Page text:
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Research Developments from ACER


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Collaboration to support quality teaching and learning

New partnerships in the United Arab Emirates, and in Indonesian West Timor and Timor Leste are supporting the development of educational knowledge and expertise, with a decided focus on collaboration.

The Australian Council for Educational Research (ACER) and Emirates College for Advanced Education (ECAE) in September signed a memorandum of understanding enabling the two organisations to work together in the development of assessment and evaluation programs and professional development for educators.

The aim of the partnership is to improve assessment and evaluation in education and training. ACER and ECAE aim to jointly offer professional development programs and courses for educators, and undertake educational research in the United Arab Emirates.

ECAE Vice-Chancellor, Professor Mohamed Yousif Baniyas, welcomed the opportunity to work with ACER and acknowledged the important contribution ACER can make to professional development and research on assessment and evaluation in education.

ACER Institute Director, Dr Elizabeth Hartnell-Young said both ACER and ECAE recognised the importance of a global outlook.

‘ECAE as a provider of undergraduate and postgraduate programs in education, and ACER as a provider of postgraduate programs in education, have a common interest in improving pedagogy and assessment, as well as whole-school improvement,’ Dr Hartnell-Young said.

‘By sharing knowledge and expertise, our mutual aim is to support teachers in formal study, as well as to research and publish their own practice, through the provision of forums for the sharing of ideas such as ACER’s Excellence in Professional Practice Conference.’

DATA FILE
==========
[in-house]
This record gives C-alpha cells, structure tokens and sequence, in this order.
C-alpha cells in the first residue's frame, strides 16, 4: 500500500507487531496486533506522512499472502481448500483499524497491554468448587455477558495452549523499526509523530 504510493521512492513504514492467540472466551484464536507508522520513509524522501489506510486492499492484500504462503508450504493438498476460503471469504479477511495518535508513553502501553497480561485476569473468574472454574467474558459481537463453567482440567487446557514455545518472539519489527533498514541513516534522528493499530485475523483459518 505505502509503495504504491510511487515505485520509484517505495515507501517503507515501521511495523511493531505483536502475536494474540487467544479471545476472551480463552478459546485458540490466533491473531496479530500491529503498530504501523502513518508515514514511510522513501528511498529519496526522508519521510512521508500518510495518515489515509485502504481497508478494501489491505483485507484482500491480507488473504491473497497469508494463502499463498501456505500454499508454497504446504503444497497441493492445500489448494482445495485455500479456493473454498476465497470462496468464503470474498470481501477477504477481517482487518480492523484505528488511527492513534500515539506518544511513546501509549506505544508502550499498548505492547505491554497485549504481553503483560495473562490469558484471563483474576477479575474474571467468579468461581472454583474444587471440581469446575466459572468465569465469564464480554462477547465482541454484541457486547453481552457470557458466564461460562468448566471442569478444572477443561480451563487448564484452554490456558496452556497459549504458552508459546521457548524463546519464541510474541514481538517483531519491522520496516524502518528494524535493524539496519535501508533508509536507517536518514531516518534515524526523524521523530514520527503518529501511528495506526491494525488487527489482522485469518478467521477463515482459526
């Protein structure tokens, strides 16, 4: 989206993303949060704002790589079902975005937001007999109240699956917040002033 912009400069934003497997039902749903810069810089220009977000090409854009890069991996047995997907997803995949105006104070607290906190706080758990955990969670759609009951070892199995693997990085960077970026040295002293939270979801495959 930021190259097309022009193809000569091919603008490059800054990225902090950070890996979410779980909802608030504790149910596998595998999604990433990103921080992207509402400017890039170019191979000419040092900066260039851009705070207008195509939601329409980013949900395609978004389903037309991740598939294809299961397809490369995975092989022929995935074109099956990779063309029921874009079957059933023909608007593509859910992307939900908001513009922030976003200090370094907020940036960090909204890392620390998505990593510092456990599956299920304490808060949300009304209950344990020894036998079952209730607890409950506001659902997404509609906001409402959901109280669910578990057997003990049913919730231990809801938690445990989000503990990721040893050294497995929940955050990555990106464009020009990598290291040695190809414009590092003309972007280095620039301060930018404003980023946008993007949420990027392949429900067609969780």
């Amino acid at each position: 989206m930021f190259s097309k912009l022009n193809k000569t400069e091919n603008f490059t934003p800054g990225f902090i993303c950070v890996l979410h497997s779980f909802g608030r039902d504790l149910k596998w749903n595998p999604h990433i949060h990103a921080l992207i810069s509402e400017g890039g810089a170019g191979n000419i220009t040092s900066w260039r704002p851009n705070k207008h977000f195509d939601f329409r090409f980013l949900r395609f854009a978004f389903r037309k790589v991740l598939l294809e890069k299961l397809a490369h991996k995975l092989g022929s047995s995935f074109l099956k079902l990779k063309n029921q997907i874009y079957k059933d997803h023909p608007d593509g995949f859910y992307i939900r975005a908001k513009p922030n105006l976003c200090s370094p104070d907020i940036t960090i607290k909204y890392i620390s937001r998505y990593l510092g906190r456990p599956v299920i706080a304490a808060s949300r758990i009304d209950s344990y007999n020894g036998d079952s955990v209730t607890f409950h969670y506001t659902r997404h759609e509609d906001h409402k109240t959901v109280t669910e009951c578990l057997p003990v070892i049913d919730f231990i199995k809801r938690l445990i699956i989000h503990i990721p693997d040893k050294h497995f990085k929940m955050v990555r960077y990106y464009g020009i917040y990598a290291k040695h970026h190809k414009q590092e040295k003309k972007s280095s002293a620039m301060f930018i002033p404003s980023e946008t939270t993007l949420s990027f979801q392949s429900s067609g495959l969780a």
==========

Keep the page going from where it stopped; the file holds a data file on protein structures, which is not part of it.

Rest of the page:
ACER also signed a memorandum of understanding with Universitas Nusa Cendana in Indonesian West Timor and Universidade Nacional Timor Lorosa'e in Timor Leste in September.

ACER Director of International Development Peter McGuckian said the partnership will see ACER working in Indonesian West Timor and Timor Leste on joint research projects to investigate approaches to early years education.

‘The memorandum of understanding proposes to bring together researchers from ACER, Universitas Nusa Cendana and Universidade Nacional Timor Lorosa'e for the purpose of sharing research data, capacity building, and undertaking and publishing research in support of quality teaching and learning,’ Mr McGuckian said.

Professor Kathryn Moyle, who will lead ACER’s team in the collaborative project, said the anticipated educational benefit of the memorandum of understanding was significant in itself, but noted that the collaborative effort was also important in the development of strong relations between Indonesia and Timor Leste.

‘The research partners at Universitas Nusa Cendana and Universidade Nacional Timor Lorosa'e, and the teachers and students of Indonesian West Timor and Timor Leste share much in common. ACER is very pleased to be working with partners to build research capacity and undertake educational research in support of improved education across the island,’ Professor Moyle said. ■

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